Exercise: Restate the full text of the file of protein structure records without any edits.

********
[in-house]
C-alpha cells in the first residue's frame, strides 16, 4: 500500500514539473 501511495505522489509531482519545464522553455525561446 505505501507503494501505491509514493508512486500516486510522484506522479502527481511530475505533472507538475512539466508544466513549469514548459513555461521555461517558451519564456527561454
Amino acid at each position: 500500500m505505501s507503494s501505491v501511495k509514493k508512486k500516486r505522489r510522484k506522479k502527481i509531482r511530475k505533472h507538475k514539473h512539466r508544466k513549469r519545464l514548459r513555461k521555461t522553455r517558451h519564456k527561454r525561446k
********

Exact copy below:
[in-house]
C-alpha cells in the first residue's frame, strides 16, 4: 500500500514539473 501511495505522489509531482519545464522553455525561446 505505501507503494501505491509514493508512486500516486510522484506522479502527481511530475505533472507538475512539466508544466513549469514548459513555461521555461517558451519564456527561454
Amino acid at each position: 500500500m505505501s507503494s501505491v501511495k509514493k508512486k500516486r505522489r510522484k506522479k502527481i509531482r511530475k505533472h507538475k514539473h512539466r508544466k513549469r519545464l514548459r513555461k521555461t522553455r517558451h519564456k527561454r525561446k